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Q From B J Wise: I’ve just read a suspicious description of the origin of the word fornication. Supposedly, it comes from fornacis, the Latin for furnace, which has to do with prostitutes operating out of bakeries and advertising with bread baked in the shape of penises. They would wait for the oven to cool, and crawl inside to “heat the ovens back up again”. Is there any merit to this?

A That’s an utterly unfounded but delightful story. The writer has vaguely recalled the real origin and has built a shaky tower of invention on no foundation whatsoever except a misunderstanding of Latin vocabulary.

For the Romans a furnace was a fornax (fornacis is actually the genitive form, “of a furnace”, best known among astronomers in the formal names of stars in the constellation Fornax, such as Beta Fornacis). The word the teller of your tale was searching for is fornix, an arch or vaulted chamber. It’s true that furnaces and bread ovens were often built in an arched shape, and some writers have consequently sought to derive fornix from fornax, but the two words had distinct senses in classical Latin.

A fornix might be a triumphal arch marking a successful battle or a mundane one supporting the upper floor of a Roman building. Arched passages in public buildings such as the Stadium and Colosseum in Rome were popular with prostitutes seeking trade. Brothels of the poorer sort were often established in vaulted cellars. So fornix became a slang term for a house of ill repute.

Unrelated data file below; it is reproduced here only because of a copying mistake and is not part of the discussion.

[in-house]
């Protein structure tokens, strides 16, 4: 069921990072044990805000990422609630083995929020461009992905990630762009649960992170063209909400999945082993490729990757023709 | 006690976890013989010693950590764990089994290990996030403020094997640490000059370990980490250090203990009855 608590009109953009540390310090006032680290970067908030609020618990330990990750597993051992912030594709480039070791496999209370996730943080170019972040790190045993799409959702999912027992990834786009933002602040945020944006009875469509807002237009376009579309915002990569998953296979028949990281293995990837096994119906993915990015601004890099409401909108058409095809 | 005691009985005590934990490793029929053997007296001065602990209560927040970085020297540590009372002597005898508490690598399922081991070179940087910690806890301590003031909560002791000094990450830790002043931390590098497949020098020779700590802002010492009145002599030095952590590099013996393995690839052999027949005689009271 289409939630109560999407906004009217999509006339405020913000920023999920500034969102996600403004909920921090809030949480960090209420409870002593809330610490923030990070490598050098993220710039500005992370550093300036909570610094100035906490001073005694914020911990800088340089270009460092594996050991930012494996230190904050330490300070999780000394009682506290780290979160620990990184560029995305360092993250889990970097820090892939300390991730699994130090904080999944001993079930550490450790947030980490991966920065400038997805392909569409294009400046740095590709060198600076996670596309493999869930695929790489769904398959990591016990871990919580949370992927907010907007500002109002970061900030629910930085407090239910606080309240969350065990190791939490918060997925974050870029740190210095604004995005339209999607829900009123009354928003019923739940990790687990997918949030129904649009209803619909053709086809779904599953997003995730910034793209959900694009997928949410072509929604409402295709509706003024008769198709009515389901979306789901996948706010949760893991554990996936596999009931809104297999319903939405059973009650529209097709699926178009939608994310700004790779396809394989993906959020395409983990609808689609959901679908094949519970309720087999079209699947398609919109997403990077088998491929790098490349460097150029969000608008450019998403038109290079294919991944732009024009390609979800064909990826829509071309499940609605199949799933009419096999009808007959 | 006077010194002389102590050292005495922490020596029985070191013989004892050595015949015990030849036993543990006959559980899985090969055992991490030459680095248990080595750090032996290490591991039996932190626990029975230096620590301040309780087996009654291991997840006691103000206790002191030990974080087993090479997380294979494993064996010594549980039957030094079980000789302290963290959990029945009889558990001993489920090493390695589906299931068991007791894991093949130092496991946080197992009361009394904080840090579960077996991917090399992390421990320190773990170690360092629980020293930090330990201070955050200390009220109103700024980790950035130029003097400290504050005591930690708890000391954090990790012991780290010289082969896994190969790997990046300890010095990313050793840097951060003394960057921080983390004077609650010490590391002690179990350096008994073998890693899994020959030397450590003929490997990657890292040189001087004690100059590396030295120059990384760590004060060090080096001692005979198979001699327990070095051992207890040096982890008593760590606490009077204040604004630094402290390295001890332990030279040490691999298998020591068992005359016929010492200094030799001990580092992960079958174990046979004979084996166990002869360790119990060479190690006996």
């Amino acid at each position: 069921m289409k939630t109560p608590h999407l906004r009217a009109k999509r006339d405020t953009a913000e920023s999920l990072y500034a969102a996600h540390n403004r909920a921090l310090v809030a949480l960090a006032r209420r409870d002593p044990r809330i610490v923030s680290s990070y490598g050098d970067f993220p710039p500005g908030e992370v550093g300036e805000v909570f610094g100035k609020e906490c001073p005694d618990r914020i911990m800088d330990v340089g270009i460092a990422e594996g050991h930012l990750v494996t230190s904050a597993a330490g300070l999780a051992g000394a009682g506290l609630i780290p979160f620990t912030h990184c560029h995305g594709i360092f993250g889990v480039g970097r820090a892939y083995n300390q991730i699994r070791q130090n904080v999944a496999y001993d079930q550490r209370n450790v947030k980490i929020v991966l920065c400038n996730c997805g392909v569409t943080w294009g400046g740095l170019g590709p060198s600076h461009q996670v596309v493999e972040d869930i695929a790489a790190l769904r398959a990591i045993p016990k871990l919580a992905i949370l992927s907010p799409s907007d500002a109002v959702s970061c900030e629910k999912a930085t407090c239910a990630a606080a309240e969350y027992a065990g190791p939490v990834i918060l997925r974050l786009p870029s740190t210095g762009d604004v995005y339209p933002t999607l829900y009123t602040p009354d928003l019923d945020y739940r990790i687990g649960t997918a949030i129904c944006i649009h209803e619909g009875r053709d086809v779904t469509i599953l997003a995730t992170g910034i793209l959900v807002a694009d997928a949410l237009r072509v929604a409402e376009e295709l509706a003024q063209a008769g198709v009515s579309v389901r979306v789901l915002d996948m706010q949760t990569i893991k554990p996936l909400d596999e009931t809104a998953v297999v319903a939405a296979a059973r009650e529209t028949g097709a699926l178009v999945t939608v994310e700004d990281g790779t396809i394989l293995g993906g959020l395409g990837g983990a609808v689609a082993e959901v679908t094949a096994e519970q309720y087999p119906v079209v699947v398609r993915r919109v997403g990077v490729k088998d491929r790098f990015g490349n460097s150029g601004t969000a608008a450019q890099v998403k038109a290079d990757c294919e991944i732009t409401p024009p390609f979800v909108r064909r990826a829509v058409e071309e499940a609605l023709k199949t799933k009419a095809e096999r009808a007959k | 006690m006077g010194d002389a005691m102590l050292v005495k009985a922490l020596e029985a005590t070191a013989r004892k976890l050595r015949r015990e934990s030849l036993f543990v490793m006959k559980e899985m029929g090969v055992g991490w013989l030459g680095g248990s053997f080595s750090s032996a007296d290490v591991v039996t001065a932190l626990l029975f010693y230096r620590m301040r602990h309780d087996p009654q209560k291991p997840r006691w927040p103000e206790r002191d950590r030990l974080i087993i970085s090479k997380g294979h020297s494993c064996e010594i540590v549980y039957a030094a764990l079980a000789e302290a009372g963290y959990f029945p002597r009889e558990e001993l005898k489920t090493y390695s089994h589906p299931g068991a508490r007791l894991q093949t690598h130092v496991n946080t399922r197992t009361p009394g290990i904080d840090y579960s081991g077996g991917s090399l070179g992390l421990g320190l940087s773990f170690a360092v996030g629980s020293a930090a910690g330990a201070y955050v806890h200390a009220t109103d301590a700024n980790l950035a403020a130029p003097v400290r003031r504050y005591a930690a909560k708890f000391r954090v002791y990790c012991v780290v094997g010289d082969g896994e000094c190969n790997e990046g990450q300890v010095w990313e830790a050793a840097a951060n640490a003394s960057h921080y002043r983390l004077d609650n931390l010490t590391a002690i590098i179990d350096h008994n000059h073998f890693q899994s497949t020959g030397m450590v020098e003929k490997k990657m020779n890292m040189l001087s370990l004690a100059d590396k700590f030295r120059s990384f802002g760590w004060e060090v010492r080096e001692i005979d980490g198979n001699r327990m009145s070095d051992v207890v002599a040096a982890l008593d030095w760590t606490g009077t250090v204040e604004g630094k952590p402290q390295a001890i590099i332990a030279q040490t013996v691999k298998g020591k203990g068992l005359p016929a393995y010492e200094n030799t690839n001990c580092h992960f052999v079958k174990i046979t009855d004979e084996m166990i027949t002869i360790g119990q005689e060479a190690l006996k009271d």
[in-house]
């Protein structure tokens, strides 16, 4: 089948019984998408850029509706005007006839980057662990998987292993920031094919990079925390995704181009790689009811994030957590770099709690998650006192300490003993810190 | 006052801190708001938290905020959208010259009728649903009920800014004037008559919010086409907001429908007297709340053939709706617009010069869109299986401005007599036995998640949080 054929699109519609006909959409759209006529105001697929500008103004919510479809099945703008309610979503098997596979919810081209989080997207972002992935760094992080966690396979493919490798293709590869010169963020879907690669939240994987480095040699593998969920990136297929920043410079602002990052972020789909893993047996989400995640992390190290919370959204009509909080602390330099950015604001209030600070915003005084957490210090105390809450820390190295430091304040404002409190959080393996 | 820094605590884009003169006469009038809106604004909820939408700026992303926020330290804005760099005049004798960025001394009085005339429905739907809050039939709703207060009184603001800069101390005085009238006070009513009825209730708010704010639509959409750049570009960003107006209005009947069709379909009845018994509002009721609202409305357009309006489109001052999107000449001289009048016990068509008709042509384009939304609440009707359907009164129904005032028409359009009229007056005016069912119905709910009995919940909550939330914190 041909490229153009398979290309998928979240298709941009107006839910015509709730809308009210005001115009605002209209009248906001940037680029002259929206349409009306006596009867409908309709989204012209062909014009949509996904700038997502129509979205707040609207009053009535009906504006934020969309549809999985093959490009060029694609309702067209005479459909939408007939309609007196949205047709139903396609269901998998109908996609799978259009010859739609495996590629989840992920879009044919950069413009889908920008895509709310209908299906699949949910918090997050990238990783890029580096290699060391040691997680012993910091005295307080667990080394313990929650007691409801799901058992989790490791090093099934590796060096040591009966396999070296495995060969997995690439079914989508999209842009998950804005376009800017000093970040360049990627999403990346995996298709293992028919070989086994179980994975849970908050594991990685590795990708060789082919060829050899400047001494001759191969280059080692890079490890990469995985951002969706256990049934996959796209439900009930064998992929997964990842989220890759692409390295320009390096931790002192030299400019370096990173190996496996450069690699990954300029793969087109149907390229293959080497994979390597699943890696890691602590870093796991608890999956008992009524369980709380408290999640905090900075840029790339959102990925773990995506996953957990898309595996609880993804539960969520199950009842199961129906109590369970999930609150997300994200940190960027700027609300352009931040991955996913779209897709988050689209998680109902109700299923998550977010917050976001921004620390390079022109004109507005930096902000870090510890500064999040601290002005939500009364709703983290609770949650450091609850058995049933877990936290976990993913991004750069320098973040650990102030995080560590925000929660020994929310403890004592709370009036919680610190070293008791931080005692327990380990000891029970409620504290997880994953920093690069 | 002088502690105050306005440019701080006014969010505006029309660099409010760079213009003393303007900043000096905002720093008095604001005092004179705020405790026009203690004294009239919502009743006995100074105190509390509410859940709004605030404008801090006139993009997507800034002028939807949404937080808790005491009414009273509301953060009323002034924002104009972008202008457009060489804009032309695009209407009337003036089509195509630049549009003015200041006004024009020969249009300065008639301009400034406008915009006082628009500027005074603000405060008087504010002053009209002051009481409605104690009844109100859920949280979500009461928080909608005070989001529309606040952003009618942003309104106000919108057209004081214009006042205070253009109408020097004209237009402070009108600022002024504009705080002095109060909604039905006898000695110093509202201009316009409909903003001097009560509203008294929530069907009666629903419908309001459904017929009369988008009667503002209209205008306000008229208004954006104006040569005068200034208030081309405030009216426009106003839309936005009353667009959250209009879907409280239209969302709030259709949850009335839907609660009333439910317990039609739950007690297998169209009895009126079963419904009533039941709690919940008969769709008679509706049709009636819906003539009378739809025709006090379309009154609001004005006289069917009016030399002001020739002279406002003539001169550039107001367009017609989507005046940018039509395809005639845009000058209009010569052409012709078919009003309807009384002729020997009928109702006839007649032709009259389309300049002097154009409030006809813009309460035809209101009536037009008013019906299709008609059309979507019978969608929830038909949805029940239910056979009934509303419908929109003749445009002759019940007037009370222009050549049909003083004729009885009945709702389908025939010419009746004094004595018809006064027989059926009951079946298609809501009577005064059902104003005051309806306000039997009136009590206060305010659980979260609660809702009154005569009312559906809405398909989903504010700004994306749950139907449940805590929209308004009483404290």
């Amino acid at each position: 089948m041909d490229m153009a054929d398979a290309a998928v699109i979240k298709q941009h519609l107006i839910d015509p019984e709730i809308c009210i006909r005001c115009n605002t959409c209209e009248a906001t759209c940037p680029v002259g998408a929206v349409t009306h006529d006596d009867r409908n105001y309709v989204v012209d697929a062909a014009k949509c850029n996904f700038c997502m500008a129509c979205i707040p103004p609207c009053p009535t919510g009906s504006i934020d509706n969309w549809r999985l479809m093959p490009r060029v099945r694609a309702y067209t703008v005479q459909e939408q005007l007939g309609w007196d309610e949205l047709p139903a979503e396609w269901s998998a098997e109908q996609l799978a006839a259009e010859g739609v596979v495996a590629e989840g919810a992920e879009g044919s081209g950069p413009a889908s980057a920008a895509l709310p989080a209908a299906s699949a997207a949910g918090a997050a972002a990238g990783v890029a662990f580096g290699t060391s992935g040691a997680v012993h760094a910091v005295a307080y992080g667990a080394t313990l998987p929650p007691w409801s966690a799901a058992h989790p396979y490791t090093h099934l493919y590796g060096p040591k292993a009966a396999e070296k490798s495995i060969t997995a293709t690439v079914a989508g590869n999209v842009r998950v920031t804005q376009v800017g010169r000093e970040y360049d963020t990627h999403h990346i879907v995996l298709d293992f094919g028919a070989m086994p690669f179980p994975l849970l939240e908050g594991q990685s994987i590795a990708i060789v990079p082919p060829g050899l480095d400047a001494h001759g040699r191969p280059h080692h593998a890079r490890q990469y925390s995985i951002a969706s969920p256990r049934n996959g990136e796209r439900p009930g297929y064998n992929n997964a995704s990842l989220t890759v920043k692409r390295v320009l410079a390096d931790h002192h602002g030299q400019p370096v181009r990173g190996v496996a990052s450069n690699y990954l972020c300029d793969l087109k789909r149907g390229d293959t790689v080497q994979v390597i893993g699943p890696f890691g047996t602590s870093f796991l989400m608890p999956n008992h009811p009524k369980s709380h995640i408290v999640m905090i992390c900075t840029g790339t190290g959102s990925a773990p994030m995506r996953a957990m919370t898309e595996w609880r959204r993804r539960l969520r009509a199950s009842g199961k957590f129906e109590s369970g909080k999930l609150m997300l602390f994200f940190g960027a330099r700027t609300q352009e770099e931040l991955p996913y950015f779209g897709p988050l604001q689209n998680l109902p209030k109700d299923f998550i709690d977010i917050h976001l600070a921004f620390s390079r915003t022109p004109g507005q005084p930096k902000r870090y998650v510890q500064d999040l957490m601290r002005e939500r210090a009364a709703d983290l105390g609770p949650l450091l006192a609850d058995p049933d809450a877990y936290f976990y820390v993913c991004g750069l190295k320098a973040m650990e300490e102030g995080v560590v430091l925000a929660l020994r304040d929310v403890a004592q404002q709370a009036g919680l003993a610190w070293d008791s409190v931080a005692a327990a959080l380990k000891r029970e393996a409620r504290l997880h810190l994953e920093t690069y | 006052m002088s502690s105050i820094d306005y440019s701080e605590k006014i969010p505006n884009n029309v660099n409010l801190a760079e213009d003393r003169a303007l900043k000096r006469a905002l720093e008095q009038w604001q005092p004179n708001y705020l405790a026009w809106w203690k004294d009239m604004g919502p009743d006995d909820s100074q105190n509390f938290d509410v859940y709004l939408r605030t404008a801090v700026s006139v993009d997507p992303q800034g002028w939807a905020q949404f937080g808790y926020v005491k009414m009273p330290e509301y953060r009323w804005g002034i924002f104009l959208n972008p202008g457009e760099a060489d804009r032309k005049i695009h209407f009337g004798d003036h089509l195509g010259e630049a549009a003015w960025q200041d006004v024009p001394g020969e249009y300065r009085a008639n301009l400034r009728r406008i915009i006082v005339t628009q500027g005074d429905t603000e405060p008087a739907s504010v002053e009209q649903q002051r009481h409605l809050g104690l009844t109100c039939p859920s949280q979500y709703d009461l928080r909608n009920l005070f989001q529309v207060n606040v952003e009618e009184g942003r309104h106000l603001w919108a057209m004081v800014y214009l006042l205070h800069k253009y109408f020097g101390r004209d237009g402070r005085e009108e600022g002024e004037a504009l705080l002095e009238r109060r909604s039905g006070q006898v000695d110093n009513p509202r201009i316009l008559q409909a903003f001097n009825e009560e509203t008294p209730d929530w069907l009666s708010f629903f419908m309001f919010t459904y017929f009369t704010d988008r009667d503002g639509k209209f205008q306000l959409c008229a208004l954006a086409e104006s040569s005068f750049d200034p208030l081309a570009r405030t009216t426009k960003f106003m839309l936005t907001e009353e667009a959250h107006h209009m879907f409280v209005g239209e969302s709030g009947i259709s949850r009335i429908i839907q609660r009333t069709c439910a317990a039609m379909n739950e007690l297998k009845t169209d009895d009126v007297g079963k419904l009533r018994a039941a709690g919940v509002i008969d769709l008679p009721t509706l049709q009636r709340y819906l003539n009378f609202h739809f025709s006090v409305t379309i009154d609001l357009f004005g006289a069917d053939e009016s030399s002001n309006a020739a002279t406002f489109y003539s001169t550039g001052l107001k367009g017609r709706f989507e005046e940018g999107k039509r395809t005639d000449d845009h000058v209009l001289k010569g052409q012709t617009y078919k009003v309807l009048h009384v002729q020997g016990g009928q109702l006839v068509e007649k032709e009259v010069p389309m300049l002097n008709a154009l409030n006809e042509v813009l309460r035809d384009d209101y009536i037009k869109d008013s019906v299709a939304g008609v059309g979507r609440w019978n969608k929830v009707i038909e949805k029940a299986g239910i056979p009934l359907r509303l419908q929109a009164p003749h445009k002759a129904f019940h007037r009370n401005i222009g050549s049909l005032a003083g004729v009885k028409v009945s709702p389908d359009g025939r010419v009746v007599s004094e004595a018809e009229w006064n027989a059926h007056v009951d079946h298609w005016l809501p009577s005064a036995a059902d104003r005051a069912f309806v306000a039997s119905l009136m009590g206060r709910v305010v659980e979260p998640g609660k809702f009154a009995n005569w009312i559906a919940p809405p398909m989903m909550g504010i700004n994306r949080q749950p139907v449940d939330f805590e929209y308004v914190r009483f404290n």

The late Latin verb fornicari and the noun fornicationem came from fornix. English took over the noun from French around 1300 but the verb only appeared 250 years later.

It’s curious that the noun was recorded a century ago in the English Dialect Dictionary as in use in several English dialects for telling lies. A fornicator was a liar and a fornicating person was deceitful or treacherous. We may guess this evolved because a person who was suspected of sex outside marriage was strongly tempted to tell lies about it.

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Copyright © Michael Quinion, 1996–. All rights reserved.
Page created 13 Jul. 2013

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The English language is forever changing. New words appear; old ones fall out of use or alter their meanings. World Wide Words tries to record at least a part of this shifting wordscape by featuring new words, word histories, words in the news, and the curiosities of native English speech.

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Last modified: 13 July 2013.